The U.S. Small Business Administration (SBA) will guarantee loans with terms of up to 10 years and interest rates of up to 4% to businesses with fewer than 500 employees. Businesses can qualify for loans of up to $10 million, and the loans will be provided by lenders including banks and credit unions. Eligible businesses can get loan deferment for six months to a year, and the loan may be forgiven if the businesses maintains its payroll for eight weeks at employees’ normal salary levels.
The SBA’s paycheck protection loan program is “really more of a loan that converts to a grant,” Bradley said. Small businesses with fewer than 500 employees qualify, as will some larger companies. The program is aimed at helping businesses maintain their payroll during the significant business disruption caused by the coronavirus crisis.
The Express Bridge Loan Pilot Program allows small businesses who currently have a business relationship with an SBA Express Lender to access up to $25,000 with less paperwork. These loans can provide vital economic support to small businesses to help overcome the temporary loss of revenue they are experiencing and can be a term loans or used to bridge the gap while applying for a direct SBA Economic Injury Disaster loan. If a small business has an urgent need for cash while waiting for decision and disbursement on Economic Injury Disaster Loan, they may qualify for an SBA Express Disaster Bridge Loan.
- Up to $25,000
- Fast turnaround
- Will be repaid in full or in part by proceeds from the EIDL loan
Federal Assistance FAQs
Coronavirus Aid, Relief, and Economic Security (CARES) Act
If your business existed on Jan. 31 and you are a small-business owner with fewer than 500 employees, or if you’re an independent contractor, sole proprietor or any other eligible entity, you can get a loan for up to $2 million. Through Dec. 31, you are also eligible for an emergency grant of up to $10,000 that the SBA says you’ll receive within three days of applying. You don’t have to repay the emergency grant, but you do have to pay back the rest of any loan you’re awarded. You can get both a Paycheck Protection Program (PPP) loan and an Economic Injury Disaster Loan ( EIDL ), but you can’t double-dip and use both loans for the same purpose, the guidance states. According to the U.S. Chamber of Commerce, “if you are able to secure a PPP loan, the $10,000 grant will be subtracted from the forgiveness amount.”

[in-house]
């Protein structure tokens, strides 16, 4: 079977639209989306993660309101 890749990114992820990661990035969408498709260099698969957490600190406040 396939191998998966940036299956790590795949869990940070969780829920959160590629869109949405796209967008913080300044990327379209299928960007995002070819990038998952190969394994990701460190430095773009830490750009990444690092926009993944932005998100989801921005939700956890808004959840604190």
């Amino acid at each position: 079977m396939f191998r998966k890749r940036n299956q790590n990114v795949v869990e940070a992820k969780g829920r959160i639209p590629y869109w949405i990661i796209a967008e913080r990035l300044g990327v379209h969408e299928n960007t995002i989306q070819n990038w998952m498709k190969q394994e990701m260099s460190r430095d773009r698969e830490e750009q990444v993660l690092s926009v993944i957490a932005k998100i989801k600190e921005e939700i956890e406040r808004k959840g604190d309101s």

A small business with fewer than 500 employees that was in business on or before February 15, 2020. This can be an S Corp, C Corp, LLC, sole proprietorship or independent contractor. It also includes certain nonprofits, tribal groups, veteran groups. When obtaining the PPP loan, you need to certify that your business has been economically affected or that economic uncertainty make the loan necessary.
Economic Injury Disaster Loan (EIDL): You can get up to $2 million. Actual loan amounts are based on the amount of economic injury. The EIDL Advance emergency grant is only for $10,000.
Paycheck Protection Program (PPP): The loan can equal up to two months of your business’s average monthly payroll costs from the last year, plus an additional 25%. Loans are capped at a maximum of $10 million or an amount that will be calculated using a payroll-based formula.
For EIDL: You can use this for your fixed debts, payroll, accounts payable and other bills that could have been paid had the COVID-19 pandemic not occurred.
For PPP: The core purpose of this loan is to keep your small business staff paid and employed. The majority of this loan is meant to be used on paying your employees. You don’t have to pay back the loan so long as you use at least 75% of the money you get on payroll costs. Payroll costs include employee benefits like medical and sick leave, salary, wages, commissions, tips and state and local taxes.
You can also use the loan for interest on mortgage obligations, rent and utilities that were incurred before Feb. 15.
For EIDL: It’s 3.75% for businesses and 2.75% for nonprofits.
For PPP: The interest rate was originally 0.5%, but the Treasury Department issued new guidance that the interest rate will be doubled to 1%.
For EIDL: 30 years.
For PPP: 2 years.
For EIDL: You can apply for an EIDL through https://covid19relief.sba.gov/#/. The SBA estimates that it will take you two hours and 10 minutes to apply. Be prepared to show your operating expenses. The EIDL application asks for your gross revenue for the 12 months prior to Jan. 31, 2020, for example.
For PPP: Lenders will ask you to fill out an application form that you can get a cope at : https://home.treasury.gov/system/files/136/Paycheck-Protection-Program-Application-3-30-2020-v3.pdf Fact sheet about PPP. https://home.treasury.gov/system/files/136/PPP–Fact-Sheet.pdf
Be prepared to provide information like payroll processing records, payroll tax filings, or income and expenses from a sole proprietorship. “For borrowers that do not have any such documentation, the borrower must provide other supporting documentation, such as bank records, sufficient to demonstrate the qualifying payroll amount,” the Treasury Department’s guidelines state.
Yes, you are still eligible to get full loan forgiveness if you rehire your staff and restore salary levels for any changes made between Feb. 15 and April 26, before the end of June, according to the SBA.
Fact sheet about PPP from Treasury.gov: https://home.treasury.gov/system/files/136/PPP–Fact-Sheet.pdf
Local Initiatives Support Corporation (LISC)
LISC Small Business Relief Grants
Small businesses across the country, the backbone of our nation’s economy, are facing potentially devastating economic pressure as a result of the Covid-19 pandemic. Many have already been forced to shut temporarily, and even those operating remotely still face major revenue shortfalls. With few or no reserves to pay their expenses, many will have no choice but to lay off workers and close their doors forever.
Financial assistance at this critical time can make the difference between staying in business or closing permanently, leading to lost income and jobs and economic instability.
Thanks to support from funders like Verizon, Sam’s Club, Truist and Lowe’s, we are providing grants to small businesses, to help them keep functioning and remain vital facets of their local economies through this challenging period.